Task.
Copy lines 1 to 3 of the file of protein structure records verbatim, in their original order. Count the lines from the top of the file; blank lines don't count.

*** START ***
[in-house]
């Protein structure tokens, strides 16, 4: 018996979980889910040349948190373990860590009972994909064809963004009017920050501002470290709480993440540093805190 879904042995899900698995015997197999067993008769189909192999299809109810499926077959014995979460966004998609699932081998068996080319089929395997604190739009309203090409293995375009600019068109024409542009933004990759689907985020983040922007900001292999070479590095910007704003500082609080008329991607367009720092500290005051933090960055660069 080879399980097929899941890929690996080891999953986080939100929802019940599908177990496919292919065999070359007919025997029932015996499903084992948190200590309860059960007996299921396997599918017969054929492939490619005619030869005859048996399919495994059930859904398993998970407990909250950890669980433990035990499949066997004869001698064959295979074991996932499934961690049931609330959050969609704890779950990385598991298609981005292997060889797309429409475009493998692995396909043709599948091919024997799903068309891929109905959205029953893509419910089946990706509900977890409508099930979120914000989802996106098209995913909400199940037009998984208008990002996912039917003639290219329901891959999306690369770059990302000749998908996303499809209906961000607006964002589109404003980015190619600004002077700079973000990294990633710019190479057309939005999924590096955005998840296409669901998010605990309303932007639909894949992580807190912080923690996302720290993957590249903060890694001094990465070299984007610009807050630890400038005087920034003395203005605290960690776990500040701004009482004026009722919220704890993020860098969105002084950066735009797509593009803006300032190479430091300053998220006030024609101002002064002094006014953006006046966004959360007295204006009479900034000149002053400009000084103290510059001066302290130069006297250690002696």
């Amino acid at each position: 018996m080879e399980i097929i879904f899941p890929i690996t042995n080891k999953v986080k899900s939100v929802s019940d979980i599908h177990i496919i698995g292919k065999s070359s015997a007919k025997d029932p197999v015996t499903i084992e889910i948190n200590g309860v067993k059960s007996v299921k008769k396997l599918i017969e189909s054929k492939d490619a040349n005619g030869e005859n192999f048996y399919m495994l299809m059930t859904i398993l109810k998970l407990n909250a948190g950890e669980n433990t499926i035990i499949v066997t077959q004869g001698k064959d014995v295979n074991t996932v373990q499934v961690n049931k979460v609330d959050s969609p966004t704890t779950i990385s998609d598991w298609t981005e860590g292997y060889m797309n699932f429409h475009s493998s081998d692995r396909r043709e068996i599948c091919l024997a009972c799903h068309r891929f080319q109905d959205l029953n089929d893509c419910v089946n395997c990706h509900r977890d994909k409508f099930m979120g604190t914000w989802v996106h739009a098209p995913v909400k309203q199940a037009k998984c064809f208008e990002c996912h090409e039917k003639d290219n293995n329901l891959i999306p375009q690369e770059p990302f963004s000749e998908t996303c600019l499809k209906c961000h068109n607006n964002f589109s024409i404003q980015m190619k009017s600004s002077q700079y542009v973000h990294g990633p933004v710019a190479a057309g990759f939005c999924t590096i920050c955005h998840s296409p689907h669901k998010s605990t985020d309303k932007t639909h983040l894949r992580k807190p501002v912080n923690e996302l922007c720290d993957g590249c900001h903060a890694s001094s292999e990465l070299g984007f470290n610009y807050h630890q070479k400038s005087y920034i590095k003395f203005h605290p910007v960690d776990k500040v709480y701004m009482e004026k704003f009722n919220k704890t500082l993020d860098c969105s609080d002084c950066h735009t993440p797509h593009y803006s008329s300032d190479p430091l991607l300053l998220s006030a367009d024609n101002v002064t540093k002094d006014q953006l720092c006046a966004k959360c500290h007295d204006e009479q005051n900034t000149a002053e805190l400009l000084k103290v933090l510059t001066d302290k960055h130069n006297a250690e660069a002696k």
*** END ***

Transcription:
[in-house]
């Protein structure tokens, strides 16, 4: 018996979980889910040349948190373990860590009972994909064809963004009017920050501002470290709480993440540093805190 879904042995899900698995015997197999067993008769189909192999299809109810499926077959014995979460966004998609699932081998068996080319089929395997604190739009309203090409293995375009600019068109024409542009933004990759689907985020983040922007900001292999070479590095910007704003500082609080008329991607367009720092500290005051933090960055660069 080879399980097929899941890929690996080891999953986080939100929802019940599908177990496919292919065999070359007919025997029932015996499903084992948190200590309860059960007996299921396997599918017969054929492939490619005619030869005859048996399919495994059930859904398993998970407990909250950890669980433990035990499949066997004869001698064959295979074991996932499934961690049931609330959050969609704890779950990385598991298609981005292997060889797309429409475009493998692995396909043709599948091919024997799903068309891929109905959205029953893509419910089946990706509900977890409508099930979120914000989802996106098209995913909400199940037009998984208008990002996912039917003639290219329901891959999306690369770059990302000749998908996303499809209906961000607006964002589109404003980015190619600004002077700079973000990294990633710019190479057309939005999924590096955005998840296409669901998010605990309303932007639909894949992580807190912080923690996302720290993957590249903060890694001094990465070299984007610009807050630890400038005087920034003395203005605290960690776990500040701004009482004026009722919220704890993020860098969105002084950066735009797509593009803006300032190479430091300053998220006030024609101002002064002094006014953006006046966004959360007295204006009479900034000149002053400009000084103290510059001066302290130069006297250690002696």
């Amino acid at each position: 018996m080879e399980i097929i879904f899941p890929i690996t042995n080891k999953v986080k899900s939100v929802s019940d979980i599908h177990i496919i698995g292919k065999s070359s015997a007919k025997d029932p197999v015996t499903i084992e889910i948190n200590g309860v067993k059960s007996v299921k008769k396997l599918i017969e189909s054929k492939d490619a040349n005619g030869e005859n192999f048996y399919m495994l299809m059930t859904i398993l109810k998970l407990n909250a948190g950890e669980n433990t499926i035990i499949v066997t077959q004869g001698k064959d014995v295979n074991t996932v373990q499934v961690n049931k979460v609330d959050s969609p966004t704890t779950i990385s998609d598991w298609t981005e860590g292997y060889m797309n699932f429409h475009s493998s081998d692995r396909r043709e068996i599948c091919l024997a009972c799903h068309r891929f080319q109905d959205l029953n089929d893509c419910v089946n395997c990706h509900r977890d994909k409508f099930m979120g604190t914000w989802v996106h739009a098209p995913v909400k309203q199940a037009k998984c064809f208008e990002c996912h090409e039917k003639d290219n293995n329901l891959i999306p375009q690369e770059p990302f963004s000749e998908t996303c600019l499809k209906c961000h068109n607006n964002f589109s024409i404003q980015m190619k009017s600004s002077q700079y542009v973000h990294g990633p933004v710019a190479a057309g990759f939005c999924t590096i920050c955005h998840s296409p689907h669901k998010s605990t985020d309303k932007t639909h983040l894949r992580k807190p501002v912080n923690e996302l922007c720290d993957g590249c900001h903060a890694s001094s292999e990465l070299g984007f470290n610009y807050h630890q070479k400038s005087y920034i590095k003395f203005h605290p910007v960690d776990k500040v709480y701004m009482e004026k704003f009722n919220k704890t500082l993020d860098c969105s609080d002084c950066h735009t993440p797509h593009y803006s008329s300032d190479p430091l991607l300053l998220s006030a367009d024609n101002v002064t540093k002094d006014q953006l720092c006046a966004k959360c500290h007295d204006e009479q005051n900034t000149a002053e805190l400009l000084k103290v933090l510059t001066d302290k960055h130069n006297a250690e660069a002696k």